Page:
Wednesday, 20 February 2008

Why are the doses of some drugs different in epileptics?

Most anti-epileptic drugs are "enzyme inducers". What we mean by this is that they tend to up-regulate the liver's 'detoxification enzymes'* (specifically, elements of the cytochrome P450 family). The liver thus metabolises these more quickly.

Now, what happens if you give this patient a different drug? Well, if it is not usually detoxified by the enzymes that have now been up-regulated, nothing much changes.

However, if it happens to depend on the same set of enzymes that the anti-epileptics do, things get interesting. Since the enzymes have been switched to a 'more powerful' state, they will metabolise the new drug more quickly, and so its levels in the body will be lower than they otherwise would have been.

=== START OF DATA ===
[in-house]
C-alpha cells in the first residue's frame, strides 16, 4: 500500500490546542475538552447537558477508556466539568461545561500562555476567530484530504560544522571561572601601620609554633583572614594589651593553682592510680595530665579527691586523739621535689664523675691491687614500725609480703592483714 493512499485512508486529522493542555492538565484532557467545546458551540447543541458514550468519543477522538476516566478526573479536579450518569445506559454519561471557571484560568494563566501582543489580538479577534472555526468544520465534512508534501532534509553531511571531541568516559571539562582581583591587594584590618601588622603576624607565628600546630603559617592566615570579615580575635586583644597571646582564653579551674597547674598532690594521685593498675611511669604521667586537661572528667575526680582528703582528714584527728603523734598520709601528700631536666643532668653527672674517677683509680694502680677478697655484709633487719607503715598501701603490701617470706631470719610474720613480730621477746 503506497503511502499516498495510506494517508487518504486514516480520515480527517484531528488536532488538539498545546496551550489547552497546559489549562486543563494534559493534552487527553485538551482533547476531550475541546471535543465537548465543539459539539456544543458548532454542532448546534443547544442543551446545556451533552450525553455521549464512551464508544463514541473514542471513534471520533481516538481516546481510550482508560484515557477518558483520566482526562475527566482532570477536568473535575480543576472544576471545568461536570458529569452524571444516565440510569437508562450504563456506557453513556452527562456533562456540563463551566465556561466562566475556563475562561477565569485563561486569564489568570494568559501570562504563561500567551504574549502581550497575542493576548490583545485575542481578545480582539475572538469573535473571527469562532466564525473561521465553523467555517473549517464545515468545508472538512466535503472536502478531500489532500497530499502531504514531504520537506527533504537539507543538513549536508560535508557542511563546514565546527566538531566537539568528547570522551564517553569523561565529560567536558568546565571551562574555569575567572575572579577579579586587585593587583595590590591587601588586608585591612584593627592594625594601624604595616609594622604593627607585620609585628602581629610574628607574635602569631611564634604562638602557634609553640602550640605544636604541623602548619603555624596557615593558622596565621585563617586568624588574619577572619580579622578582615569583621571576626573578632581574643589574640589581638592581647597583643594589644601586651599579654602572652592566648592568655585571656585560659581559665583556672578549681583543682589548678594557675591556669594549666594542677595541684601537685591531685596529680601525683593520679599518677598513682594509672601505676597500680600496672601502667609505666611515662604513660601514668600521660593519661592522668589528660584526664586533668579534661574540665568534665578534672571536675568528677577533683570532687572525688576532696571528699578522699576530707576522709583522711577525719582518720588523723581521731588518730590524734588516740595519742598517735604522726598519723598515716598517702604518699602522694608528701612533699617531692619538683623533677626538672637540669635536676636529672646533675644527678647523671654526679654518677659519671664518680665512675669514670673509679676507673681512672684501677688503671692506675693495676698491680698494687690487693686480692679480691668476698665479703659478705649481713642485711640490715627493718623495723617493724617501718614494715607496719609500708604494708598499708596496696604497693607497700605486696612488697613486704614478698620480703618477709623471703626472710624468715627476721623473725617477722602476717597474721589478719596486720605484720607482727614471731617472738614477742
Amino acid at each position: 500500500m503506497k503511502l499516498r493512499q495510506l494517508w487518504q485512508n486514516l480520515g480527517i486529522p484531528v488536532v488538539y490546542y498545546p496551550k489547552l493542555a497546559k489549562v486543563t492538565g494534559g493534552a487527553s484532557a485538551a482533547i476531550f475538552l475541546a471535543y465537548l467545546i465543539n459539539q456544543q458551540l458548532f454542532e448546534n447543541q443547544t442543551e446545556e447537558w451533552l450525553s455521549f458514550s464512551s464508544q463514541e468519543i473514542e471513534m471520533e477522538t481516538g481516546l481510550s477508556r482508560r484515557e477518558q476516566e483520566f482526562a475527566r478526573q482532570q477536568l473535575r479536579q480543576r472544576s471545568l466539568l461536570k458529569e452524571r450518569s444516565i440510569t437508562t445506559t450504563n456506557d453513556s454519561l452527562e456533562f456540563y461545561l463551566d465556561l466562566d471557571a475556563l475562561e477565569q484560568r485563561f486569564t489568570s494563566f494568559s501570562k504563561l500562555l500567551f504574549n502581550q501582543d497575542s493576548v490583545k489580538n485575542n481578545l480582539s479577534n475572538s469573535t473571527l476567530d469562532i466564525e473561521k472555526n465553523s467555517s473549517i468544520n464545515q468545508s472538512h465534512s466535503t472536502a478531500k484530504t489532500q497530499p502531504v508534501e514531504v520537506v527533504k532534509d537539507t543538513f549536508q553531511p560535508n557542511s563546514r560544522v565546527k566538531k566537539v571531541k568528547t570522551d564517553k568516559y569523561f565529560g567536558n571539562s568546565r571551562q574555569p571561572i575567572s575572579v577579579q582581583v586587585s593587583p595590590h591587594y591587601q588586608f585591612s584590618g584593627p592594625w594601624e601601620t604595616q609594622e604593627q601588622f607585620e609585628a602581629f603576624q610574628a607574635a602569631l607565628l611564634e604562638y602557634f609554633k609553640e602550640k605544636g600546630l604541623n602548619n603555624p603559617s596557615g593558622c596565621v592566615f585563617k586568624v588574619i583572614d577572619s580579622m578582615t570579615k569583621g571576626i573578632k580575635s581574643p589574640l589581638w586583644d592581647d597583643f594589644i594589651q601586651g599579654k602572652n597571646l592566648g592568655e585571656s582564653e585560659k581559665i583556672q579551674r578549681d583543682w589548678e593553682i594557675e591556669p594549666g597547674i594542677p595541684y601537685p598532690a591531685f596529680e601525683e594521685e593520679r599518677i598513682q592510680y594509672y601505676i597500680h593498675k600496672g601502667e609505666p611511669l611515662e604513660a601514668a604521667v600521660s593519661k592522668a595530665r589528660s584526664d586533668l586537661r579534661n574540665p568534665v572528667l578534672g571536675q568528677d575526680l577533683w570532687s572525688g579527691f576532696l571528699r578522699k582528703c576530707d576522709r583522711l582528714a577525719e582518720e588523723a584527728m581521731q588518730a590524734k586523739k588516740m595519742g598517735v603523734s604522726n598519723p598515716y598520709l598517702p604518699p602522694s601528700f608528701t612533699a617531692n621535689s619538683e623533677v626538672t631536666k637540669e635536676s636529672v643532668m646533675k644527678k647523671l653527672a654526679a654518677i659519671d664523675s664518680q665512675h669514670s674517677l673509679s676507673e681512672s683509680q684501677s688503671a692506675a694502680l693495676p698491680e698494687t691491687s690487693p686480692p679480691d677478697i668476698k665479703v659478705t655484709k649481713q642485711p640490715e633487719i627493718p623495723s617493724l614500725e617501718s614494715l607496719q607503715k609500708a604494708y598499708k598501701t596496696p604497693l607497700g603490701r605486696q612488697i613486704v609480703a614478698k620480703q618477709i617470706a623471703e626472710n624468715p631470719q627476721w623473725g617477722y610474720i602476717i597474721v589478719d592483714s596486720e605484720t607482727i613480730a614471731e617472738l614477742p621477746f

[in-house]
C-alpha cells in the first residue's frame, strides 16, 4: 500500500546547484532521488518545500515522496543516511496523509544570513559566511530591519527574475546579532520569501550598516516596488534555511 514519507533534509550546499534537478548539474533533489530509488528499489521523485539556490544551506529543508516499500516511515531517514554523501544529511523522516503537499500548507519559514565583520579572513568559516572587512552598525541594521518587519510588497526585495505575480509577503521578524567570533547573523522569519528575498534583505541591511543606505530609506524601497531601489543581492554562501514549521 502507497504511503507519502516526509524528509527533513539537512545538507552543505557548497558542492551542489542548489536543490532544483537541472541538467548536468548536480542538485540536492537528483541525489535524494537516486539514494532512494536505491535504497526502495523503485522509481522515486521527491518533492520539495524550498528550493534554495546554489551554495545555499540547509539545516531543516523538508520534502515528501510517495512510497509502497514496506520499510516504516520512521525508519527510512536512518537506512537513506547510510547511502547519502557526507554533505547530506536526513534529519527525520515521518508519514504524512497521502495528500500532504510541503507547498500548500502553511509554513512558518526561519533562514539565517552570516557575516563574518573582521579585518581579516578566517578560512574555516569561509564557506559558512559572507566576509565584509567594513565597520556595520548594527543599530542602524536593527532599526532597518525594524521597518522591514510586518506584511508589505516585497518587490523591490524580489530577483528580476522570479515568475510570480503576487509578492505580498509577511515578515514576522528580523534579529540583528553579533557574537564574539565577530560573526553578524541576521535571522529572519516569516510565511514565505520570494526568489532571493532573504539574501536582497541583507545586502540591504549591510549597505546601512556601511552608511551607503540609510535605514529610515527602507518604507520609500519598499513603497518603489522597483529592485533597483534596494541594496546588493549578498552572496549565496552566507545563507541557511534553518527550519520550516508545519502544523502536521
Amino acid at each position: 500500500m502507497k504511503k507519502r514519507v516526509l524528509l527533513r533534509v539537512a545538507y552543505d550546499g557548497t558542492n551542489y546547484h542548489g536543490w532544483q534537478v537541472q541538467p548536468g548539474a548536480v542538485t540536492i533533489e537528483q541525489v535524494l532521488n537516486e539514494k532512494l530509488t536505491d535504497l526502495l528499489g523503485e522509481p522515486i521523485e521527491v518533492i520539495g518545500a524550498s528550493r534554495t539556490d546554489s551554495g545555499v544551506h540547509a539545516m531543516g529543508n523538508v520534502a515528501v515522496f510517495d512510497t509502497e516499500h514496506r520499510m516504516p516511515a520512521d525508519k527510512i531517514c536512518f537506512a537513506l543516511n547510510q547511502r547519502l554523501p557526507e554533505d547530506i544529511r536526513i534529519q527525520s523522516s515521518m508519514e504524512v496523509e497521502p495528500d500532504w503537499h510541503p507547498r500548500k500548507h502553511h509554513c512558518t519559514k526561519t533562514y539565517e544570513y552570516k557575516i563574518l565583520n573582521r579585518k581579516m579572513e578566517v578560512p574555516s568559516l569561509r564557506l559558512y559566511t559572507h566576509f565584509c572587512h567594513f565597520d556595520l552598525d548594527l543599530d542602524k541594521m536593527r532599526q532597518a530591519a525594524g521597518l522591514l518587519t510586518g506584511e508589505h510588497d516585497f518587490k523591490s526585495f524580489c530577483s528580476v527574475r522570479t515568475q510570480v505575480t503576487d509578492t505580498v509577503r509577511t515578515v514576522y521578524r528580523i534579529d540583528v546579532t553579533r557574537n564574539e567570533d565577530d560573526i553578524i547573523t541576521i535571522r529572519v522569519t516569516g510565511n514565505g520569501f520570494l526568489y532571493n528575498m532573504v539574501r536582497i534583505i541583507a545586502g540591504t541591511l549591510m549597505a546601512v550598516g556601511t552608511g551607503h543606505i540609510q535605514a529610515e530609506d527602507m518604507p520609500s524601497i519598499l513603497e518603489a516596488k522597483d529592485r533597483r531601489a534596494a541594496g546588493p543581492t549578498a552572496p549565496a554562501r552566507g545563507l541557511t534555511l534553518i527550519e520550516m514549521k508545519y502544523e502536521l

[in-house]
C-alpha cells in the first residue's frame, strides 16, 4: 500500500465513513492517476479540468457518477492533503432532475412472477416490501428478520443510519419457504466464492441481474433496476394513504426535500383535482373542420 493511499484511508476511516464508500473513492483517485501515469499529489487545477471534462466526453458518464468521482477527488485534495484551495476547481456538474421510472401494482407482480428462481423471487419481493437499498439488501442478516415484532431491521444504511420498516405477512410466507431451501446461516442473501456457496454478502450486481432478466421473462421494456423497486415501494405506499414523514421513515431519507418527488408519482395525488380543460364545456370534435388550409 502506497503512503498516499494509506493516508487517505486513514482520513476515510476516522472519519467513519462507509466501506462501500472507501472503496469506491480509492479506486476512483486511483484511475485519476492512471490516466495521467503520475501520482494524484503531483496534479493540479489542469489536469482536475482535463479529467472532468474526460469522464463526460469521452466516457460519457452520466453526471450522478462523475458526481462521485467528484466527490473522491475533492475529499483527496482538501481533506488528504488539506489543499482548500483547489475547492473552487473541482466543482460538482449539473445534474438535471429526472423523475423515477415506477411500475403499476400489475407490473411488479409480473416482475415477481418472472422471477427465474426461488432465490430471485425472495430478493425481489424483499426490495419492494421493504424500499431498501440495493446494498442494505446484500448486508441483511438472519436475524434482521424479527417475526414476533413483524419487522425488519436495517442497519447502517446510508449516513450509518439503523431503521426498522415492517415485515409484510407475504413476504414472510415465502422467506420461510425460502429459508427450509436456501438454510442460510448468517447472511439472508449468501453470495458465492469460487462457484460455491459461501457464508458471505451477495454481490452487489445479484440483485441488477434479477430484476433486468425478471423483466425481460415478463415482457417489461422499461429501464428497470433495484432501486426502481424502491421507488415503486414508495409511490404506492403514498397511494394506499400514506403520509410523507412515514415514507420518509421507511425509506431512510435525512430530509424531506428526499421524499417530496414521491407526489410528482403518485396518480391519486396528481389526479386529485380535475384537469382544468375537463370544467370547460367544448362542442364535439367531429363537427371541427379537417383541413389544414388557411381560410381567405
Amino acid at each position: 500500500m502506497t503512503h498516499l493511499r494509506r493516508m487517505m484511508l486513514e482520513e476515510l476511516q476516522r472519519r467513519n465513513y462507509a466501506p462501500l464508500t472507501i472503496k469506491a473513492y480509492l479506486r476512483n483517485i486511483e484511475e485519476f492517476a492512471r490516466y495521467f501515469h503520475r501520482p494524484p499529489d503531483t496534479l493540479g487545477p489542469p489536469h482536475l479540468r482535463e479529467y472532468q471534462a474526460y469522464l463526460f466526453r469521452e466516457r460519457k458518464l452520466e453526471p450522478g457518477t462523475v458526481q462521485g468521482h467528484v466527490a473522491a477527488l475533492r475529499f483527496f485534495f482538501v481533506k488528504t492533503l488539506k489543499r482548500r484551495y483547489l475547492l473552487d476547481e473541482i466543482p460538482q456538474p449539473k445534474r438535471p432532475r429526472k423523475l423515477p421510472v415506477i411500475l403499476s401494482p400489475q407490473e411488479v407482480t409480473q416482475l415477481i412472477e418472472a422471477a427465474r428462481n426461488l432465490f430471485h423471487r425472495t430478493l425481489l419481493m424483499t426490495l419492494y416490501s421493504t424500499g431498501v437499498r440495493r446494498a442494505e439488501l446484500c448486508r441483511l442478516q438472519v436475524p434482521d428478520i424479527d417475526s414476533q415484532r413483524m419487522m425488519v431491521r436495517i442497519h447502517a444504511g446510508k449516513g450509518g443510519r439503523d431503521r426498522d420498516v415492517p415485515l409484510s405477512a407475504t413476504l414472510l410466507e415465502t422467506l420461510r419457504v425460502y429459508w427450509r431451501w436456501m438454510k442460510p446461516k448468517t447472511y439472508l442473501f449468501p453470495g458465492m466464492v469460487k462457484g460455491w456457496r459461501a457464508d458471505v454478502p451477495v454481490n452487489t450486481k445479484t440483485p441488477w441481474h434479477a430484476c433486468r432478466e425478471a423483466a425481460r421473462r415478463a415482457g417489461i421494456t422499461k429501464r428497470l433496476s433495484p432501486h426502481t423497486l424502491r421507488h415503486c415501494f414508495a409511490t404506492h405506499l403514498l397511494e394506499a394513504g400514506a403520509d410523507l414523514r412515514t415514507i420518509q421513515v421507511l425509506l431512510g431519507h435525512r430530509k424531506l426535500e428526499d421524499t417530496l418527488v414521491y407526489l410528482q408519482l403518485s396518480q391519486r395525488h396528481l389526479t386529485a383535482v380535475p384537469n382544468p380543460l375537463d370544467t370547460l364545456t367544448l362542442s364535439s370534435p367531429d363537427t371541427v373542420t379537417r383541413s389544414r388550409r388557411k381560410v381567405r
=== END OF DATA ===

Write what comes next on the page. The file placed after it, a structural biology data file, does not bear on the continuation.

To compensate for this, the doses of certain medications have to be increased in patients on treatment for epilepsy.

* Actually, 'detoxification' isn't that accurate, since some of the transformations that a molecule undergo in the liver can even render the substance MORE toxic than before. 'Metabolism' is probably preferred.

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